Gluten-Free Alcoholic Beverages?

mikes-hard-lemonade-coziesOddly enough (or not), the first thing many people panic about when they learn they can no longer have gluten is not being able to drink alcohol. Now, of course, there are alcohol beverages which are naturally gluten-free, like Tequila (made from agave), Vodka (made from potatoes), and Wine (made from fruit). Now, these are LOGICAL conclusions, but there are of course manufacturers out there who may add gluten to these to make the processing more cost-effective. So it is always important to check the labels. You can find a pretty comprehensive list of gluten-free alcohol, including specific brands, at urban tastebud.

It was interesting to see a few different alcoholic beverage choices at the Gluten Free and Allergy Friendly Expo. It hadn’t occurred to me since I’m also allergic to alcohol. Now, what I found most curious about these beverages is that they don’t claim to be gluten-free, they list themselves as “crafted to remove gluten.” What the heck does that mean, we ask? Continue reading

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DanActive Probiotic Dairy Drink – Gluten-Free Vanilla

DANACTIVE IMG_3868Okay, I made a mistake here. I went into this thinking that, because DanActive is manufactured by Dannon, it would be more like a smoothie than a drink. I figured (sorry, this is kinda like math, here) Dannon = yogurt. Yogurt + probiotic dairy drink = thick, smooth beverage.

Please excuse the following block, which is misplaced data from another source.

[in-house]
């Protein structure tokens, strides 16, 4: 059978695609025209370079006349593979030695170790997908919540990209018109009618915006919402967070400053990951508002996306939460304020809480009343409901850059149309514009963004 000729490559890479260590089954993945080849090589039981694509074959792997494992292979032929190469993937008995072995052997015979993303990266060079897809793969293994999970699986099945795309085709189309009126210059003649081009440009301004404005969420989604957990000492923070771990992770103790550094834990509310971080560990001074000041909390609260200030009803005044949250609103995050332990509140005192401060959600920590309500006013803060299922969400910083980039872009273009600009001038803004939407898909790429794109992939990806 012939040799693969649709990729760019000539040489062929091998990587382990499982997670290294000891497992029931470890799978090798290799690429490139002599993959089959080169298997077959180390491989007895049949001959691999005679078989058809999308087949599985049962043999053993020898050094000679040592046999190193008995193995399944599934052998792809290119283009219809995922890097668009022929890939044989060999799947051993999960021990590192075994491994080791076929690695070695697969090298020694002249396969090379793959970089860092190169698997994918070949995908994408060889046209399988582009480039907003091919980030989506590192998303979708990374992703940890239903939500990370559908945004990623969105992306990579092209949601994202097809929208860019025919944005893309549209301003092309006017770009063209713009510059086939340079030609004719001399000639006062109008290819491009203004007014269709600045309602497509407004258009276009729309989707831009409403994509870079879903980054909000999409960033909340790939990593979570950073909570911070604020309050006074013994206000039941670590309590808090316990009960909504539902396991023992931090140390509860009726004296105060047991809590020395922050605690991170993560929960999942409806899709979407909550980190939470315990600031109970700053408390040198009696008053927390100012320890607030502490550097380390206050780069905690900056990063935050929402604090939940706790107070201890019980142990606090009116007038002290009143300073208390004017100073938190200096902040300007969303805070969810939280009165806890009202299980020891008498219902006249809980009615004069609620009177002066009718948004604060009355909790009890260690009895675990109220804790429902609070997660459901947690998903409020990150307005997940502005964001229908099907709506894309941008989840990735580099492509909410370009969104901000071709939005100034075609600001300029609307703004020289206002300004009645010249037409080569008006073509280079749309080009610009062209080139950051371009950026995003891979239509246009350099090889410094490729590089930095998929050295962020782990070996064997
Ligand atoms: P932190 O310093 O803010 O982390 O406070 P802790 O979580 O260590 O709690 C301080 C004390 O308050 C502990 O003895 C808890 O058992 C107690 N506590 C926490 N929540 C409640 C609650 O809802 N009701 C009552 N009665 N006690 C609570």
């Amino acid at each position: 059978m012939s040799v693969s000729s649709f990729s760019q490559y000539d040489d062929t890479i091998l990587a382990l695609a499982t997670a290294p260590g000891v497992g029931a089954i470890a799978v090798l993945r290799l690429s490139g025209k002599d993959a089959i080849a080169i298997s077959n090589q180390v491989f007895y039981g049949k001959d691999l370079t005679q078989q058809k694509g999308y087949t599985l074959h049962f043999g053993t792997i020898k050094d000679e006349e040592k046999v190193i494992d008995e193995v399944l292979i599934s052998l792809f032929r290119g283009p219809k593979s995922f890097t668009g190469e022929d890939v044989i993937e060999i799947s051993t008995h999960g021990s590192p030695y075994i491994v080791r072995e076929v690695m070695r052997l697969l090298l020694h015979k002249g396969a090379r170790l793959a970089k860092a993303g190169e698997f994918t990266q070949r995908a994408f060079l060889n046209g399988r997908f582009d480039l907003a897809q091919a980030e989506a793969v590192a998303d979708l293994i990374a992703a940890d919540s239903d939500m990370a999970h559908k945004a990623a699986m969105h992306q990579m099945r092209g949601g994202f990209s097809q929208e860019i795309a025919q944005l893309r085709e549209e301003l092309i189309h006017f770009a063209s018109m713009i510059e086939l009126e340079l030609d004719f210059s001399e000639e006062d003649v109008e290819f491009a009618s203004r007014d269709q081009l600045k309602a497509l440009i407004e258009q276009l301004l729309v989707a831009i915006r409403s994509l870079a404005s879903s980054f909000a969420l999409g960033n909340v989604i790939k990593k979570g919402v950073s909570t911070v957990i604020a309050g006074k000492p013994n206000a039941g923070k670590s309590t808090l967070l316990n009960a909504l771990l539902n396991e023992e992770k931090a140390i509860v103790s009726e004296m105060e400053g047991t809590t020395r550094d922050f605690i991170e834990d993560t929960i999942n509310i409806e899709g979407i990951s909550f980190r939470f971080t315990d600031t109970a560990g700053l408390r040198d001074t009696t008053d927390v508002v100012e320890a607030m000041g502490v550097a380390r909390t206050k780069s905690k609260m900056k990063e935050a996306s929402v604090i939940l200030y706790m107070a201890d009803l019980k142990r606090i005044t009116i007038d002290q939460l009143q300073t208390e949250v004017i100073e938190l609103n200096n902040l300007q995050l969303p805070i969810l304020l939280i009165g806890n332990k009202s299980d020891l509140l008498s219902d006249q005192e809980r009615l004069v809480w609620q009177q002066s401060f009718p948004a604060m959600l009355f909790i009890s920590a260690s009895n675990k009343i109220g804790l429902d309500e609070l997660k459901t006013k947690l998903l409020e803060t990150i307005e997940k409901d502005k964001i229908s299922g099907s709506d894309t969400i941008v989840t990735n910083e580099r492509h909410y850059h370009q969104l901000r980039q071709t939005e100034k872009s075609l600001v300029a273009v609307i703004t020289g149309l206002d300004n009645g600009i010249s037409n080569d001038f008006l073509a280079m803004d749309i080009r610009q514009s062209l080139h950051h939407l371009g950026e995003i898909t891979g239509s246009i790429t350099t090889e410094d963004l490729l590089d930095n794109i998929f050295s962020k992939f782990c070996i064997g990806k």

WRONG.

Sorry, Dannon, but to me, this is more like the liquid penicillin we used to drink as children back in the dark ages. Except I remember that tasting better.

If you like tangy yogurt, then this will be a breeze for you. But I am a big sissy and like the yogurt that tastes like cream. Yes, every meal should taste like dessert. What’s so wrong with that?

In any case, I tried this because it’s a) probiotic; b) certified gluten-free; and c) it was marked down 50% off.  Yeah, I’m cheap. So sue me. I try all this stuff so you won’t have to. You wanna make that up to me? Tell your friends about this blog. Oh, and buy some of my books.

The family pack I purchased has 8 bottles in it. The normal price (at a small, local Safeway) was $4.49. That’s 56 cents per bottle. Now, this is not a meal replacement by any means. It is more like a supplement. It contains L.Bulgaricus, S.Thermophilus, and “10 billion of its exclusive probiotic culture L.Casei Immunitas which no regular yogurt has” according to the package. I checked my yogurt – that contains L.Casei. It doesn’t say anything about Immunitas. Frankly, that sounds like a disease contracted by political refugees.

Each 3 ounce bottle has 70 calories, 1 gram of fat, 11 carbs, and 3 grams of protein.

So, if you want something with a bit of a tang to quiet those between-meal stomach grumblings, this might be for you.